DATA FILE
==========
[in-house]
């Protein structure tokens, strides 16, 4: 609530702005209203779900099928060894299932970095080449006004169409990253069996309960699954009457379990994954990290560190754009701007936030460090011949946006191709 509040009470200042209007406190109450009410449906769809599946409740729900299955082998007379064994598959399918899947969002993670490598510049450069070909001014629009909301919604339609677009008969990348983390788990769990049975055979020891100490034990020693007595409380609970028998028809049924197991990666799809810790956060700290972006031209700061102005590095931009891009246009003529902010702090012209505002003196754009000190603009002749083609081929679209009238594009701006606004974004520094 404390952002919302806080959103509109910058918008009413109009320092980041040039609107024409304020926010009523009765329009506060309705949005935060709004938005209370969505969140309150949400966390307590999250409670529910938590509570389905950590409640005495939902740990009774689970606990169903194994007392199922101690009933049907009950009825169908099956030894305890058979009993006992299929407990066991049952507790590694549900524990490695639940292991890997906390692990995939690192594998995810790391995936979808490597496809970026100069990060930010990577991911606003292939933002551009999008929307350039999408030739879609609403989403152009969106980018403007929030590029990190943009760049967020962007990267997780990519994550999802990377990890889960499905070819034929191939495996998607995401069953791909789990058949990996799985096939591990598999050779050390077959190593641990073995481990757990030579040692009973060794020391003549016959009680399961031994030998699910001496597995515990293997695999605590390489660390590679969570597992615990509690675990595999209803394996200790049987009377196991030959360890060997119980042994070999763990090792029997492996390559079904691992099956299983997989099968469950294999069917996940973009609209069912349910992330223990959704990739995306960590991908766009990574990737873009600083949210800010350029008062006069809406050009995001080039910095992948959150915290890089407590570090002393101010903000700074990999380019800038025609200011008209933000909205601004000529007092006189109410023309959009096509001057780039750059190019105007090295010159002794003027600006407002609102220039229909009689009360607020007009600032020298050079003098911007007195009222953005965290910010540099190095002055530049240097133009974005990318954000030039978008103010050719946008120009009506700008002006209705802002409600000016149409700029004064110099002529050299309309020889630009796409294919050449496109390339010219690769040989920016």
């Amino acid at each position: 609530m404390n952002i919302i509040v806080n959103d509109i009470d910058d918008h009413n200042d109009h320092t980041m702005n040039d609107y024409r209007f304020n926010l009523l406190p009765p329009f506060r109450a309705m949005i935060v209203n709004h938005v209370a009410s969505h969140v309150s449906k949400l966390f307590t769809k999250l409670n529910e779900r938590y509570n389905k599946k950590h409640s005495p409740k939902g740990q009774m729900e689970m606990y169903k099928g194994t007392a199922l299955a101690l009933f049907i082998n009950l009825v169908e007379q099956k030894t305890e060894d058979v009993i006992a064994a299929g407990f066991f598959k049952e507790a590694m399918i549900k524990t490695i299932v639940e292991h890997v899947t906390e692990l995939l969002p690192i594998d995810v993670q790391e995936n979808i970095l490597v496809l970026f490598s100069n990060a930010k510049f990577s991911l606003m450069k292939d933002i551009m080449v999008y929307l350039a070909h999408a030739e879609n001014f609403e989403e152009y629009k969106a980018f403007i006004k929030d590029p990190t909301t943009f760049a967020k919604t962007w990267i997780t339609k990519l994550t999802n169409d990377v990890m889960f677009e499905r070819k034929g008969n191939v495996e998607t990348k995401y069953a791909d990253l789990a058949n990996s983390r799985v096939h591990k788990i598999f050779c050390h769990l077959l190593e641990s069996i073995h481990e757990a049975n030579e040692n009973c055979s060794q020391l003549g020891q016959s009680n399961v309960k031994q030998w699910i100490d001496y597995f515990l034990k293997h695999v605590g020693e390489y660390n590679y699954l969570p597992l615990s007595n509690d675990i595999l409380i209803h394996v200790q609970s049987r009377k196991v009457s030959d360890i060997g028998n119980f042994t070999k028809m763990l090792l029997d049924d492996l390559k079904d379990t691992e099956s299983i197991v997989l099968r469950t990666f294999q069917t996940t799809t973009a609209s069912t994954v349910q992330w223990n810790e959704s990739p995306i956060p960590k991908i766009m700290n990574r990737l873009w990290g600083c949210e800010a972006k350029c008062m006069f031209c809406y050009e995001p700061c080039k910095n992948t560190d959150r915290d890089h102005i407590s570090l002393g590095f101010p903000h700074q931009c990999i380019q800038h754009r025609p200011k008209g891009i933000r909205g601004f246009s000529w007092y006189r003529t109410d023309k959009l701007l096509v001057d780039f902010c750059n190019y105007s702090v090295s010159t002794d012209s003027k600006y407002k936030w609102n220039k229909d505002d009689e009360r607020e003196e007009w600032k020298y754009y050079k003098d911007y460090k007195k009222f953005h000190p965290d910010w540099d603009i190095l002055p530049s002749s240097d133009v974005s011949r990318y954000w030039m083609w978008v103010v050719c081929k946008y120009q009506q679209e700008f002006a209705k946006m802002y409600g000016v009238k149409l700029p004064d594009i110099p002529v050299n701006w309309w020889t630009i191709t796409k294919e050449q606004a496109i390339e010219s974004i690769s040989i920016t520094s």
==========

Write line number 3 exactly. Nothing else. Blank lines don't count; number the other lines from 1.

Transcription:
């Amino acid at each position: 609530m404390n952002i919302i509040v806080n959103d509109i009470d910058d918008h009413n200042d109009h320092t980041m702005n040039d609107y024409r209007f304020n926010l009523l406190p009765p329009f506060r109450a309705m949005i935060v209203n709004h938005v209370a009410s969505h969140v309150s449906k949400l966390f307590t769809k999250l409670n529910e779900r938590y509570n389905k599946k950590h409640s005495p409740k939902g740990q009774m729900e689970m606990y169903k099928g194994t007392a199922l299955a101690l009933f049907i082998n009950l009825v169908e007379q099956k030894t305890e060894d058979v009993i006992a064994a299929g407990f066991f598959k049952e507790a590694m399918i549900k524990t490695i299932v639940e292991h890997v899947t906390e692990l995939l969002p690192i594998d995810v993670q790391e995936n979808i970095l490597v496809l970026f490598s100069n990060a930010k510049f990577s991911l606003m450069k292939d933002i551009m080449v999008y929307l350039a070909h999408a030739e879609n001014f609403e989403e152009y629009k969106a980018f403007i006004k929030d590029p990190t909301t943009f760049a967020k919604t962007w990267i997780t339609k990519l994550t999802n169409d990377v990890m889960f677009e499905r070819k034929g008969n191939v495996e998607t990348k995401y069953a791909d990253l789990a058949n990996s983390r799985v096939h591990k788990i598999f050779c050390h769990l077959l190593e641990s069996i073995h481990e757990a049975n030579e040692n009973c055979s060794q020391l003549g020891q016959s009680n399961v309960k031994q030998w699910i100490d001496y597995f515990l034990k293997h695999v605590g020693e390489y660390n590679y699954l969570p597992l615990s007595n509690d675990i595999l409380i209803h394996v200790q609970s049987r009377k196991v009457s030959d360890i060997g028998n119980f042994t070999k028809m763990l090792l029997d049924d492996l390559k079904d379990t691992e099956s299983i197991v997989l099968r469950t990666f294999q069917t996940t799809t973009a609209s069912t994954v349910q992330w223990n810790e959704s990739p995306i956060p960590k991908i766009m700290n990574r990737l873009w990290g600083c949210e800010a972006k350029c008062m006069f031209c809406y050009e995001p700061c080039k910095n992948t560190d959150r915290d890089h102005i407590s570090l002393g590095f101010p903000h700074q931009c990999i380019q800038h754009r025609p200011k008209g891009i933000r909205g601004f246009s000529w007092y006189r003529t109410d023309k959009l701007l096509v001057d780039f902010c750059n190019y105007s702090v090295s010159t002794d012209s003027k600006y407002k936030w609102n220039k229909d505002d009689e009360r607020e003196e007009w600032k020298y754009y050079k003098d911007y460090k007195k009222f953005h000190p965290d910010w540099d603009i190095l002055p530049s002749s240097d133009v974005s011949r990318y954000w030039m083609w978008v103010v050719c081929k946008y120009q009506q679209e700008f002006a209705k946006m802002y409600g000016v009238k149409l700029p004064d594009i110099p002529v050299n701006w309309w020889t630009i191709t796409k294919e050449q606004a496109i390339e010219s974004i690769s040989i920016t520094s």